• The C++ class definitions and functions are contained in the cplusplus subdirectory in the source directory for each library. For example, the C++ wrapper files for the VisTools library reside in src/vis/cplusplus. The C++ wrapper files need to be compiled only if C++ bindings are required. The header files to be used with the C++ classes are the standard C language header files.

FORTRAN Language Bindings

CEETRON SAM supports a FORTRAN language binding. The FORTRAN language binding is a derivative of the C language binding and maintains the same object oriented technology as the C language binding. Functionality is in all cases identical for all language bindings. The following rules determine the form of the FORTRAN language binding from the C language binding.

  • There is a one to one correspondence between C and FORTRAN entry points. The FORTRAN entry point may be derived from any C entry point by adding a lower case letter f to the 3 letter prefix. For example the entry point to set an attribute object in a Contour object vis_ContourSetObject() becomes visf_ContourSetObject. Note that FORTRAN is case insensitive. The FORTRAN language binding does not conform to the FORTRAN 77 standard in the sense that entry point names exceed 6 characters.

  • All functions in the C binding become subroutine calls in the FORTRAN binding. The argument lists are identical except for those functions in the C binding which have function return values. There are two cases. 1) The object creation functions (eg. vis_ContourBegin()) return an object. The corresponding FORTRAN subroutine returns the object in an argument list (eg. visf_ContourBegin(contour)). Use a double precision variable in FORTRAN to hold the object (eg. real*8 contour). 2) The object error flag return functions (eg. vis_ContourError()) return an integer error flag. The corresponding FORTRAN subroutine returns the error flag at the end of the argument list (eg. visf_ContourError(contour,errorflag)).

  • All defined constants in C become identically named integer parameters in FORTRAN. The FORTRAN entry points are contained in the fortran subdirectory in the source directory for each library. For example, the FORTRAN wrapper files for the VisTools library reside in src/vis/fortran. The FORTRAN wrapper files need to be compiled only if FORTRAN bindings are required. All standard C language header (.h) files have a corresponding include (.inc) file for FORTRAN.

  • Use the following data type translations.

    Vchar

    character

    Vtchar

    character

    Vuchar

    character

    Vshort

    integer*2

    Vushort

    integer*2

    Vint

    integer

    Vuint

    integer

    Vfloat

    real

    Vdouble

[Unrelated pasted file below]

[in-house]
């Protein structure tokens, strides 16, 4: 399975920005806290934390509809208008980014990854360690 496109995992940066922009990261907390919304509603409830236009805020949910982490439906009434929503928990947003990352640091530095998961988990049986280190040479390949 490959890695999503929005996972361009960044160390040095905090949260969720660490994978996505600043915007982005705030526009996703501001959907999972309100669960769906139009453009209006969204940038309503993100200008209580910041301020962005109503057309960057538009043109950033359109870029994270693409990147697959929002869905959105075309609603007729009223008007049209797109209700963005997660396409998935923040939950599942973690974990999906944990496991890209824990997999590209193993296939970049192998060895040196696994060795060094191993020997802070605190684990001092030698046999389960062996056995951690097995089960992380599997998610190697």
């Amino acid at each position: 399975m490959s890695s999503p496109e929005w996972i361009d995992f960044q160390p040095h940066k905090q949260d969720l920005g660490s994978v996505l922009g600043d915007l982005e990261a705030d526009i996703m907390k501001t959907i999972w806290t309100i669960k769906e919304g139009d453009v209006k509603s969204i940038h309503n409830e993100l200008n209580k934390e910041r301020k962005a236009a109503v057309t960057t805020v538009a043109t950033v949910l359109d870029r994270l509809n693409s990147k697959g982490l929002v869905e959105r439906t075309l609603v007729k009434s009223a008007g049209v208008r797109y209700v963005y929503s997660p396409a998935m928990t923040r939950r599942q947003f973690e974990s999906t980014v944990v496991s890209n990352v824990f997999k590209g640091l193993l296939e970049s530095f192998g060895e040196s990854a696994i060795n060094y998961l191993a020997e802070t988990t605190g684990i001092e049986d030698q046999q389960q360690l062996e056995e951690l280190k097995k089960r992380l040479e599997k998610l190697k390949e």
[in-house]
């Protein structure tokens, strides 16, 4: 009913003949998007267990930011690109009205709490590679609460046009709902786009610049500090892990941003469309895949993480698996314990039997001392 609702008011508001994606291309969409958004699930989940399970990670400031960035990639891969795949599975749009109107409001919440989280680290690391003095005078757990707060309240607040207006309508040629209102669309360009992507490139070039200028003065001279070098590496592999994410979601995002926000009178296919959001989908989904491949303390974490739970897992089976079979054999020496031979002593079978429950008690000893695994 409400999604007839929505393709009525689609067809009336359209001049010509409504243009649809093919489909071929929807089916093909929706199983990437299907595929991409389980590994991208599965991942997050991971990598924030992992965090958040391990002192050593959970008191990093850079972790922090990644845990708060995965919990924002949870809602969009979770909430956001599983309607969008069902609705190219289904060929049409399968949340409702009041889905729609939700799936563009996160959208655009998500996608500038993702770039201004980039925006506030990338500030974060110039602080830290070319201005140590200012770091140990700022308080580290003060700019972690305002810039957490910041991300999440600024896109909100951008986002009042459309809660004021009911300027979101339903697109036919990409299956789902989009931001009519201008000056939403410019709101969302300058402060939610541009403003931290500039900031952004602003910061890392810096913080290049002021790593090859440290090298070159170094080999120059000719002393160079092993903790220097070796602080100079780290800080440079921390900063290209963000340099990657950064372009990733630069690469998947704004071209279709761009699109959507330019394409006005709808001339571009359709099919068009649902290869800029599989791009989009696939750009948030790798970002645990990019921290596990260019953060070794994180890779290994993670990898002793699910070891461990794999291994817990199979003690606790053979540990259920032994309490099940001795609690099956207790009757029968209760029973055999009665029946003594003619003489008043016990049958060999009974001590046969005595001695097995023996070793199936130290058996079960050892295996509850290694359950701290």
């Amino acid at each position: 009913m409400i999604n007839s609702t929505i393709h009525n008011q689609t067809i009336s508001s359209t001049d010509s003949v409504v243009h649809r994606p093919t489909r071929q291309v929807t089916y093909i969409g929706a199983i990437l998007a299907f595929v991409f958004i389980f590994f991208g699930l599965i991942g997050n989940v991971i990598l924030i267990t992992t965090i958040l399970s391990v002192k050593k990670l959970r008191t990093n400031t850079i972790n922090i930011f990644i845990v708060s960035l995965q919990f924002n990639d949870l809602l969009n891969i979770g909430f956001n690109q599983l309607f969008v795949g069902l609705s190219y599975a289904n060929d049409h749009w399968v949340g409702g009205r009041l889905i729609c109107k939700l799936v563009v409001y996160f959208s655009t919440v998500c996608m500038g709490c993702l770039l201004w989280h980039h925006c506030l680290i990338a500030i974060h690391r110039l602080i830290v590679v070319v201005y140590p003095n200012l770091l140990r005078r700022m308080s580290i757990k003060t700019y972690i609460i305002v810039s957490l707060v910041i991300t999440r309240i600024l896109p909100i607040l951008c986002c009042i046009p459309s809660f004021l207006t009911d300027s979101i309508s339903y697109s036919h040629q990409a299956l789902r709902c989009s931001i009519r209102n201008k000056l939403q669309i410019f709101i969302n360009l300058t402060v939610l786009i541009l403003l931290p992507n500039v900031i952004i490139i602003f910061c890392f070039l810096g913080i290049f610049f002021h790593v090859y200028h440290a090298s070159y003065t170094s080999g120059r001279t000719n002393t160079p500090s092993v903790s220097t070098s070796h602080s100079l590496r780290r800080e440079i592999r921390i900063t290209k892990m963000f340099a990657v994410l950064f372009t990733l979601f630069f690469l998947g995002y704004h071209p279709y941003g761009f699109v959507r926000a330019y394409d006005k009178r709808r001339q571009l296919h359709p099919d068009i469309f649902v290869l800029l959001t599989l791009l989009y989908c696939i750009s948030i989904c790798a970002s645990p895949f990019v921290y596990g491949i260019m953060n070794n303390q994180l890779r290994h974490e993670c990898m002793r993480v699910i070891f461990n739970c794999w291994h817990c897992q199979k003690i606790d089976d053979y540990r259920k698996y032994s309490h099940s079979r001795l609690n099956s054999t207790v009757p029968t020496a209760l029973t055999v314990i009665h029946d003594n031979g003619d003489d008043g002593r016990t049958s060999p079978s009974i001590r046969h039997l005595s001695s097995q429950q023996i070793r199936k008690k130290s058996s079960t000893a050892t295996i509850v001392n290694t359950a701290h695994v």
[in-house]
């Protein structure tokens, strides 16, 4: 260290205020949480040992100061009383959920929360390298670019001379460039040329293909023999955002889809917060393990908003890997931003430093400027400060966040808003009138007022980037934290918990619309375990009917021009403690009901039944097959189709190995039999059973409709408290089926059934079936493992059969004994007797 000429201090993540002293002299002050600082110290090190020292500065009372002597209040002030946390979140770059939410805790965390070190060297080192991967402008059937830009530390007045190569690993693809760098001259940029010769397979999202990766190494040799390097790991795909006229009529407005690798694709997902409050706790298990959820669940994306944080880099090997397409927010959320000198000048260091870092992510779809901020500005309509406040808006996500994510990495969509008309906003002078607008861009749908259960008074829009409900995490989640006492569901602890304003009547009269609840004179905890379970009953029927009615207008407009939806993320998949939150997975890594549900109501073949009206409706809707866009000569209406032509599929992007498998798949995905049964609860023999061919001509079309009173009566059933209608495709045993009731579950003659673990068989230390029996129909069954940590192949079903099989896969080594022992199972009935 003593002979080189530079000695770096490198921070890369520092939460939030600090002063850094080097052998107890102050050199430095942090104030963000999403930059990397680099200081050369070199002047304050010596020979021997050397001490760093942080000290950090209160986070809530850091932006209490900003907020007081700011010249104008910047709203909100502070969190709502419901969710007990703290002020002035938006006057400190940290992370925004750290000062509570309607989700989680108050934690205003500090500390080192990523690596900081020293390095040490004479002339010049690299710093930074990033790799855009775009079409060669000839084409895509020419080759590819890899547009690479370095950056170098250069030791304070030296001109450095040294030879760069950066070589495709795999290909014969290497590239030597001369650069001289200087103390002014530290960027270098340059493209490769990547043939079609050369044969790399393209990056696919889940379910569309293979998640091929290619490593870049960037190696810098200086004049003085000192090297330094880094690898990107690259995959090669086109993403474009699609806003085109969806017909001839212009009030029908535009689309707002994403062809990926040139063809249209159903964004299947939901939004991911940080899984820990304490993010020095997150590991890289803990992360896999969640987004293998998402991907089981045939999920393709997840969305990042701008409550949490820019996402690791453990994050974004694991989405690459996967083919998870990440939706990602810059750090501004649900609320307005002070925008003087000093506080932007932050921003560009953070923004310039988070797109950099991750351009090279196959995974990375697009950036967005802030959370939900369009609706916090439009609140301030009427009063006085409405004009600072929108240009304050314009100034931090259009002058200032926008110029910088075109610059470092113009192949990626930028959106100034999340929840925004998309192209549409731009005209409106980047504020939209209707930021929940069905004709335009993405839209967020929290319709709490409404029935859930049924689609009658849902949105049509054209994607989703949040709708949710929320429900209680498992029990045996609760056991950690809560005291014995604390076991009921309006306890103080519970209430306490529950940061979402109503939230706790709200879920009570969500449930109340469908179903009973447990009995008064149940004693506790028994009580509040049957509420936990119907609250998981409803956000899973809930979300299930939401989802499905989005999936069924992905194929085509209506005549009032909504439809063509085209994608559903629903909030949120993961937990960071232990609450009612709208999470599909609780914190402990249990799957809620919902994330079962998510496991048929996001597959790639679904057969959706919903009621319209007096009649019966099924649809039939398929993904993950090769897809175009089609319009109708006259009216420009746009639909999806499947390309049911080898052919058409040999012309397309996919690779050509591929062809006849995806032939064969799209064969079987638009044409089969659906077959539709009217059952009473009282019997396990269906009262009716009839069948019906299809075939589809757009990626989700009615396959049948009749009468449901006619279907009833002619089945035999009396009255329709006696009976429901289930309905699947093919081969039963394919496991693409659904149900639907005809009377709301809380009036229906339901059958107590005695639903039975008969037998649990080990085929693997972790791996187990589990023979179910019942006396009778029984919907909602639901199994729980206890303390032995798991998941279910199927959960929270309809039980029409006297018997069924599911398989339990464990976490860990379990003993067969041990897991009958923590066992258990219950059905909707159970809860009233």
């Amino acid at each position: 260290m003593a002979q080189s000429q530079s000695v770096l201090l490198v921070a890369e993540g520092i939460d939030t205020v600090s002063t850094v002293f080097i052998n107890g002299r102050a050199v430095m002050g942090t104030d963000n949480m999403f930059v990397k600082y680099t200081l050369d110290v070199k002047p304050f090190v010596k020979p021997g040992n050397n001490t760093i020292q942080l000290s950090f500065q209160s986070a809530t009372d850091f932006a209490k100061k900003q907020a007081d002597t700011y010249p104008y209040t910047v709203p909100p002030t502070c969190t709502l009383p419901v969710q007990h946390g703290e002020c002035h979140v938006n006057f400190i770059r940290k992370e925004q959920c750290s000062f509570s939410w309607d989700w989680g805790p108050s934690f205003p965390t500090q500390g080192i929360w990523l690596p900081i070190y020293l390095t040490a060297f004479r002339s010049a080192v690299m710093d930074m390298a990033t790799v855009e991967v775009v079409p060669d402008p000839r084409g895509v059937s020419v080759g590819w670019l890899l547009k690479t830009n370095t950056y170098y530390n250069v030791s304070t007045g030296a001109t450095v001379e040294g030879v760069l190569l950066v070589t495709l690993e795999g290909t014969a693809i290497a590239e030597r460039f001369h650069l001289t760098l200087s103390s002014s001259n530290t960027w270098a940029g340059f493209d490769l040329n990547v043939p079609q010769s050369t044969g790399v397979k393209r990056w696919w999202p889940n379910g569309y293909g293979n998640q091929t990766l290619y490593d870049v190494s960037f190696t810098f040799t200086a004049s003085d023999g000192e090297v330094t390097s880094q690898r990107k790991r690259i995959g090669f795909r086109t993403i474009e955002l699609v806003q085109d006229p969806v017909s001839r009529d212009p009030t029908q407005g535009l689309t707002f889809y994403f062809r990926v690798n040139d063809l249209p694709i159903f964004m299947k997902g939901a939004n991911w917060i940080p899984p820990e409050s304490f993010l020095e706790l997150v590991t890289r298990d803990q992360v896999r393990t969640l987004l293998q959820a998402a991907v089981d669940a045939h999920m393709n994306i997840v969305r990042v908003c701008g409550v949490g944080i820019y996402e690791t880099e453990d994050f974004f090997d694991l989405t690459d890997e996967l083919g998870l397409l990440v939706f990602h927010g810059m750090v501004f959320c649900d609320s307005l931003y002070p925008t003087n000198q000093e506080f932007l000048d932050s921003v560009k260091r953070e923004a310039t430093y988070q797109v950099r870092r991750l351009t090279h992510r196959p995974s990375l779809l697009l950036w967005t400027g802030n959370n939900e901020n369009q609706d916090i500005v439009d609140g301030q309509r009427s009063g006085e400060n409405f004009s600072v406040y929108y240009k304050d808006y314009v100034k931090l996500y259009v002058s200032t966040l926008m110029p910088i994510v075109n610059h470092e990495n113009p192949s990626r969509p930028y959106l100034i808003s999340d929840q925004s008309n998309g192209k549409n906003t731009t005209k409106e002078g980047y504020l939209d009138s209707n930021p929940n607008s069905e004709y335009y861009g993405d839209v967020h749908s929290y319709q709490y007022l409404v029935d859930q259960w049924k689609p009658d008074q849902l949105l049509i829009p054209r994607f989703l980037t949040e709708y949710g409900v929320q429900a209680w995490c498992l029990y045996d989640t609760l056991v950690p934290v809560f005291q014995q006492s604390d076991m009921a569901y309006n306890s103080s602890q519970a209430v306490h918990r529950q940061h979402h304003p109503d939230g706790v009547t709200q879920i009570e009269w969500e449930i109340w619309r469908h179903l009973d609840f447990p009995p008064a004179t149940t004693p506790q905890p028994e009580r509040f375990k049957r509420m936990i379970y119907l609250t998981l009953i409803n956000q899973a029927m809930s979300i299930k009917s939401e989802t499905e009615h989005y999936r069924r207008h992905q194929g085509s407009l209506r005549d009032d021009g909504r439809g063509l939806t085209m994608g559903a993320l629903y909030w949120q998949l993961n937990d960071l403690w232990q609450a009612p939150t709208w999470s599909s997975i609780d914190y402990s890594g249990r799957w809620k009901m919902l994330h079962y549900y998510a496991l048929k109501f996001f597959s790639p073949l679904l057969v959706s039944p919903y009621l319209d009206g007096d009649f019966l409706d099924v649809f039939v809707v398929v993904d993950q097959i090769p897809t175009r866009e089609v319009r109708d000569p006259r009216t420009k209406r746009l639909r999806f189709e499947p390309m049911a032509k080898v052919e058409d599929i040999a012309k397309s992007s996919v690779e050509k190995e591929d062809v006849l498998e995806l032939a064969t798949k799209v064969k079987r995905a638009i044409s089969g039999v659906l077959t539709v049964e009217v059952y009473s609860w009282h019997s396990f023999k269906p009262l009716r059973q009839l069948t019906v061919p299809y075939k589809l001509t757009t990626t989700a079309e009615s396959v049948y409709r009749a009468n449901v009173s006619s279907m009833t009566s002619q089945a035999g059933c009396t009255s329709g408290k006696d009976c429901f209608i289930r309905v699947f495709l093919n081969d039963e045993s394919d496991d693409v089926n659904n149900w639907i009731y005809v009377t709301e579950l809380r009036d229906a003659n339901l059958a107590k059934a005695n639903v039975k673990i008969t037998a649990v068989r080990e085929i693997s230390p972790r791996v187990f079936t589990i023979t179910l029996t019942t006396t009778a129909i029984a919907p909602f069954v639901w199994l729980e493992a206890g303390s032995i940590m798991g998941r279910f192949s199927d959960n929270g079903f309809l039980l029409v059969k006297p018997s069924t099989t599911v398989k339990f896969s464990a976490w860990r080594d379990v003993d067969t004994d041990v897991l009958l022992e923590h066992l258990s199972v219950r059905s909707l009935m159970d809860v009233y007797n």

real*8

    Vobject

    real*8

    Vword

    real*8

C# Language Bindings

CEETRON SAM supports a C# language binding. The C# language binding is a derivative of the C language binding and maintains the same object oriented technology as the C language binding. Functionality is in all cases identical for all language bindings. The following rules determine the form of the C# language binding from the C language binding.

  • There is a one to one correspondence between C and C# entry points. The C# entry point may be derived from any C entry point by replacing the first _ (underbar) in a function name by a . (dot). For example the entry point to set an attribute object in a Contour object vis_ContourSetObject() becomes vis.ContourSetObject.

  • All strings passed to functions which are defined in C as NULL-terminated arrays of type char become StringBuilder classes.

  • All strings which are returned by address in C become type IntPtr. The C# String may be retrieved from the IntPtr using

    String mystring = Marshal.PtrToStringAnsi (myintptr);
    
  • Multi-dimensional arrays in C become single-dimensional arrays in C#. For example, the C declaration int a[10][3]; becomes int [] a = new int[30]; in C#.

  • All objects become type IntPtr. This means that all Begin methods return IntPtr variables.

  • All function arguments that only return a single variable are passed in C# by reference. Note that all references must be first initialized. For example,

    int id = 0;
    vis.IdTranGetId (idtran,10,ref id);
    
  • Function arguments that may return one or more values must be declared as arrays, even if only one parameter is being returned.

  • All constant parameters for all modules in each toolkit are contained in their respective classes. For example, TRANSMAP_UP, defined in the TransMap module, is referred to as vis.TRANSMAP_UP in a C# program. Likewise, all parameters defined in the base directory can be accessed using the vsy class name. For example, one would use vsy.SYS_ON, vsy.SYS_RES_D, etc.